The Bombay High Court on Wednesday said it was troubled by the fact that the recently amended IT Rules to curb online fake news against the government offer no recourse to a person whose social media post has been removed or account suspended after being flagged by the proposed Fact Checking Unit (FCU).
A division bench of Justices Gautam Patel and Neela Gokhale questioned where such a person would go when their post is unilaterally closed with no recourse available.
It may or may not have a chilling effect but still needs to be considered, Justice Patel said.
The bench was hearing arguments on a bunch of petitions challenging the amended Information Technology (IT) Rules. Stand-up comedian Kunal Kamra, the Editors Guild of India and the Association of Indian Magazines have filed petitions in the HC against the Rules, terming them arbitrary and unconstitutional and claiming that they would have a chilling effect on the fundamental rights of citizens.
Solicitor General Tushar Mehta on Wednesday argued that once the FCU, to be set up under the Rules, flags any post with fake and false facts then the intermediaries have the options of verifying it and removing the content or putting a disclaimer on the post.
The intermediaries retain their safe harbour or immunity by doing so. If the intermediary does nothing then the aggrieved party (either the person or the government) can move court against the post and take the intermediary too to court. The court would then decide the liability, Mehta said.
Mehta clarified that the intermediaries do not have the option of not doing anything once content has been flagged by the FCU. The intermediary must act either way to retain their safe harbour or immunity. There is no compulsion to remove but then the intermediary loses its safe harbour, he said.
The bench then questioned if a remedy was available under the Rules to the person whose post has been flagged.
If the intermediary complies and removes the contentwhere does the user (person whose post has been removed or account suspended) go? There is no recourse for the userand that is what is troubling usthe user has no recoursenone, the bench said.
The court also questioned if a government authority, in this case the FCU, has the authority to decide what the truth is.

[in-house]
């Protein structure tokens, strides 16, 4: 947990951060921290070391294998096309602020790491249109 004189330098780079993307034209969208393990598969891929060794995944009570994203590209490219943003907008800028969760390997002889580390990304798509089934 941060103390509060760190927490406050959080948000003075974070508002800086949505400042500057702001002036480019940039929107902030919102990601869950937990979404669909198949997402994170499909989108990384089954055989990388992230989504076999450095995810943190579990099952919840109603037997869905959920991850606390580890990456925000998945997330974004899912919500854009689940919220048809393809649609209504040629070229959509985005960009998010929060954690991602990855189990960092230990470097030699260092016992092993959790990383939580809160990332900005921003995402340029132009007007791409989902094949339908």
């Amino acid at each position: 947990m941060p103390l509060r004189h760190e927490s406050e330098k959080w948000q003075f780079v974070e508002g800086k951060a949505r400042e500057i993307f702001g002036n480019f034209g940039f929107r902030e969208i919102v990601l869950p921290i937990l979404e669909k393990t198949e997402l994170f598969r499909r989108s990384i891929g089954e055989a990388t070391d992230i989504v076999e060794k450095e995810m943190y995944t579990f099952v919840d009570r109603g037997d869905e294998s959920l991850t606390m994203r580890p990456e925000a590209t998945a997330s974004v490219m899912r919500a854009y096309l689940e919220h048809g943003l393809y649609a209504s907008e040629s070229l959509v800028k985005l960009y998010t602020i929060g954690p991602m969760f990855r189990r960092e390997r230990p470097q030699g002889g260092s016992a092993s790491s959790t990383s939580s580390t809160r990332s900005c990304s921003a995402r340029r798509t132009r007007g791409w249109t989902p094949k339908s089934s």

What is the truth? We have lower courts to determine thiseven courts cannot answer this for surecourts arrive at some level of truth because there is a process in place. This process has been defined in our system. What lacks here is this process, Justice Patel said.
The bench noted that it agrees with the Centre’s argument that there are several fake and false facts being spread on the internet and this was a problem not just for the government but also for society at large.
It raises several serious and ethical questions which can be debated. The only question is the compulsion by the FCU that says it has determined, not a court, but it has determined something is fake and false, Justice Patel said.
The bench reiterated that although it has been hearing arguments on the issue for several days, one thing that has not yet been clarified by the Union government is what necessitated the amendment now.
I still don’t get why the Press Information Bureau (PIB) which has until now been doing the job of flagging off fake news on social media platforms was held insufficientwhat warranted this amendment and a FCUwhy was the PIB held as inadequate, the court queried.
Mehta further told the court that the government was not going to be the arbiter on the issue of whether a post contains fake and false facts.
The government does not seek to be the arbiter. Only the courts can do so, he said.
The bench will continue hearing the matter on September 29.
In April this year, after the petitions were filed, the Centre had told the court that it would not notify the FCU till July. The statement came to be extended from time to time when the court started hearing arguments in the pleas. Last month, the statement was extended till October 3.
On April 6 this year, the Union government promulgated certain amendments to the Information Technology (Intermediary Guidelines and Digital Media Ethics Code) Rules, 2021, including a provision for an FCU to flag fake, false or misleading online content related to the government.
The three petitions sought the court to declare the amended Rules unconstitutional and direct the government to restrain from acting against any individual under the Rules. PTI